In the future, information workers will work from home, where it is handy to keep an eye on the kids, work early in the morning or very late at night, or on weekends, and communicate by email or video messages. They can do twice the amount of work at half the price, and prefer to have it that way.
Quote from: http://www.linuxworld.com/linuxworld/lw-2001-02/lw-02-futurecomputing.html
(That link is 404. Try http://www.itworld.com/Tech/2399/LW-02-futurecomputing/
Riiight. I think this underestimates the extent to which people like to work face to face. I've worked from home - for a while, it was great. After that, I just missed the office social environment too much.
PairProgrammingAtHome might be an answer to this.
In my last job I telecommuted just one day a week. I saw that day as my "hacking" day, when I had hours of quiet where I could think clearly and code well. (Of course, some days are better than others; on an "off" day I was no less productive at home than at work, but definitely more comfortable...)
I still called into meetings, which had mixed results -- there is a definite tendency towards being like a blind, invisible participant (blind because you can't see people's body language, or any visual aids; invisible because they tend to forget you are "there"). Fortunately I didn't need a whole lot of interaction, and could usually schedule more important meetings for days when I was in the office; or just come in (at my company teleworking was considered a privilege, not a right, and supporting the business had priority, so if you needed to come in, you came in.)
Note that I also worked a four day workweek, and so was able to stay home one day a week with my kid. I did not
try to do any work when I was home with my child, and I did not
keep my child home on my telework day. Maybe some people can pull it off, but I definitely couldn't. (And I had some less than positive experiences trying to work with people who were also trying to take care of kids in the background.)
Why not use videoconferencing over the web-then they could see you were working at your desk
With no intention of debating the WTCAttacks here, I do wonder if their aftermath will include dramatically increased telecommuting as a merely expedient measure for companies without office space until NYC rebuilding proceeds; and if so, if this would be enough to make telecommuting move into the general mainstream of American business.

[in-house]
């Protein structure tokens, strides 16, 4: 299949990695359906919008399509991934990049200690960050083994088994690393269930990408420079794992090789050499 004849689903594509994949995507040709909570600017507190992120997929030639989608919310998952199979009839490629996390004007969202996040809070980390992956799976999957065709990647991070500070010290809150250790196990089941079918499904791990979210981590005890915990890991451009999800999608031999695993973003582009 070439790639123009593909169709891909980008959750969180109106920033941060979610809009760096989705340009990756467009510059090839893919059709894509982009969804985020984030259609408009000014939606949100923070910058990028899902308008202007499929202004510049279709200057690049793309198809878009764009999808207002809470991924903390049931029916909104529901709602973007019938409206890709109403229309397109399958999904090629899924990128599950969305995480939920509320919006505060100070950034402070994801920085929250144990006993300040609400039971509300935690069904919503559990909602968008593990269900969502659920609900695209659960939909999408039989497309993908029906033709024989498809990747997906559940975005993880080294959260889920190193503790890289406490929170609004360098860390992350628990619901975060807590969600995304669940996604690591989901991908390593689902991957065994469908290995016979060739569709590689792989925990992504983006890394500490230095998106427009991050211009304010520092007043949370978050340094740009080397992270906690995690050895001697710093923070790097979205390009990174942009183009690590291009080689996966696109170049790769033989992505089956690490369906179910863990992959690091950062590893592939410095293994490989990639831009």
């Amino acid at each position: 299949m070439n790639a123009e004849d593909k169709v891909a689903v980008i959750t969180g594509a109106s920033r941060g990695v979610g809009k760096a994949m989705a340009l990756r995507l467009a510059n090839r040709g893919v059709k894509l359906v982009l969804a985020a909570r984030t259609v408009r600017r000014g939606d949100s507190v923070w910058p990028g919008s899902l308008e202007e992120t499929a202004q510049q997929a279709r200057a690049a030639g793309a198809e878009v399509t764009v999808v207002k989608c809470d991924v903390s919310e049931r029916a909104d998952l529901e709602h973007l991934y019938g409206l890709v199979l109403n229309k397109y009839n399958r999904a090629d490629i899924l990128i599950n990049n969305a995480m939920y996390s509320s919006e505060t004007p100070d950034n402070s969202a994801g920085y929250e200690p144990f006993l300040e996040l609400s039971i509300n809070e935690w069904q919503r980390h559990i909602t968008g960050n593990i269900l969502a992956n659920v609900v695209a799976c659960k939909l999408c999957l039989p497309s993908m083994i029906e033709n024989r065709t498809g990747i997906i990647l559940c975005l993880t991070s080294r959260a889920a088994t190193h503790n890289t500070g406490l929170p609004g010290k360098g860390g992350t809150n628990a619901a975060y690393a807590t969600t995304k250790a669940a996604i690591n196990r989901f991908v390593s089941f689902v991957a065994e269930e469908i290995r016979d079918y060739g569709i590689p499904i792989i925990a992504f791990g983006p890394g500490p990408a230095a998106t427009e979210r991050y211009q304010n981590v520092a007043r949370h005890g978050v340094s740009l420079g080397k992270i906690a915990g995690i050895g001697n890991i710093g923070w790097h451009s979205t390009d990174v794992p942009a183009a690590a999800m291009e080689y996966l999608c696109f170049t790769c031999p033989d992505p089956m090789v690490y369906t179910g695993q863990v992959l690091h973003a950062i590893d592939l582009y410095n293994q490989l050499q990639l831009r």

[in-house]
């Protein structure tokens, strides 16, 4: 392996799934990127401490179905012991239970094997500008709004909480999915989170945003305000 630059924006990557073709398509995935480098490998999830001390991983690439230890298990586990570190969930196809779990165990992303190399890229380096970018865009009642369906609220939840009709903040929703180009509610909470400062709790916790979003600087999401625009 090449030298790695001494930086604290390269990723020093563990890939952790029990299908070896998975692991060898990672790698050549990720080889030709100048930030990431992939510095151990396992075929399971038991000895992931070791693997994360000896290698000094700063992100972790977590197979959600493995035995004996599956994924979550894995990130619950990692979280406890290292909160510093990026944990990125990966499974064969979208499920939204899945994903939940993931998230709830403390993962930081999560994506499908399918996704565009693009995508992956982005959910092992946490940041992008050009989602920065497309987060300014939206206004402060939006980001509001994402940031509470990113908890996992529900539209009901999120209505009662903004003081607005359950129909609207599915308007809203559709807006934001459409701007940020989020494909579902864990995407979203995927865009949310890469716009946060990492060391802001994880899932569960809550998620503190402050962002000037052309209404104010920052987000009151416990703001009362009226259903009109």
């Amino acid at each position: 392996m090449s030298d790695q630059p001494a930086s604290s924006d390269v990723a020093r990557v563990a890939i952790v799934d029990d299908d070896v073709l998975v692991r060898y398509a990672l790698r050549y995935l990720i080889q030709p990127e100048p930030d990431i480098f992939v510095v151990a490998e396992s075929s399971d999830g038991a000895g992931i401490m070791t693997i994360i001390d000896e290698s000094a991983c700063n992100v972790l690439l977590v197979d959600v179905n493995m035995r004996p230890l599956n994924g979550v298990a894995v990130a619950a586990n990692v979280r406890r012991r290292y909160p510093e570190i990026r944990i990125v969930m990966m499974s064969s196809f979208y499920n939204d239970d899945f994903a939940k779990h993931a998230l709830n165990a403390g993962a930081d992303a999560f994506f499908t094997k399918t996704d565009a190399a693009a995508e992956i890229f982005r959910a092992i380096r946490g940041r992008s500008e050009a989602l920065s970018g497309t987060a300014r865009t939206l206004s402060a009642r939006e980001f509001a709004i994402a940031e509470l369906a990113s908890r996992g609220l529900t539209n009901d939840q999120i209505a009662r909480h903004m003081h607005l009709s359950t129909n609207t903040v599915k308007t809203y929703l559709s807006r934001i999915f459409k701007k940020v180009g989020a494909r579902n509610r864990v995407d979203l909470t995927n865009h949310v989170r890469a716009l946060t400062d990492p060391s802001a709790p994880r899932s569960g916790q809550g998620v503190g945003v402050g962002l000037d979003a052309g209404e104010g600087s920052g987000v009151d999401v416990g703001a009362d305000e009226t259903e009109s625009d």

My office was 3-4 blocks away from the WTC and most of us did this the great majority of the time for a couple of months. Management in CA made it known that this wasn't acceptable. Since then every company I've interviewed with has been very hostile to telecommuting, "How will we know you are working?" In fact I would say I've learned not to ask about it. So I don't think at least in NYC its a trend for programmers, but of course that is purely anecdotal.---PeterDoak
There have also been a lot of talk about the need for decentralization, since our centralized industry presents such obvious and vulnerable targets for terrorism. Drastically increased telecommuting could be the first step towards a more decentralized and safer way of working.
moved here from DistributedSoftwareDevelopment
article claims that this kind of company will outcompete traditional companies in the near future.
Hmm, many companies have been doing this for over twenty years, especially MicroSoft. I don't see how they have anything special or how they will outcompete.
Who are their competitors? It seems to have worked!
Basicly by having close-to-zero overhead (they don't have to invest in office buildings, furniture, computers, people to clean the offices, electricity, heating, water, guards ...) and the developers have much more time by avoiding the daily commute (for most people this adds up to ridiculous amounts of time over a year).
See also: ProgrammingInsideTheHome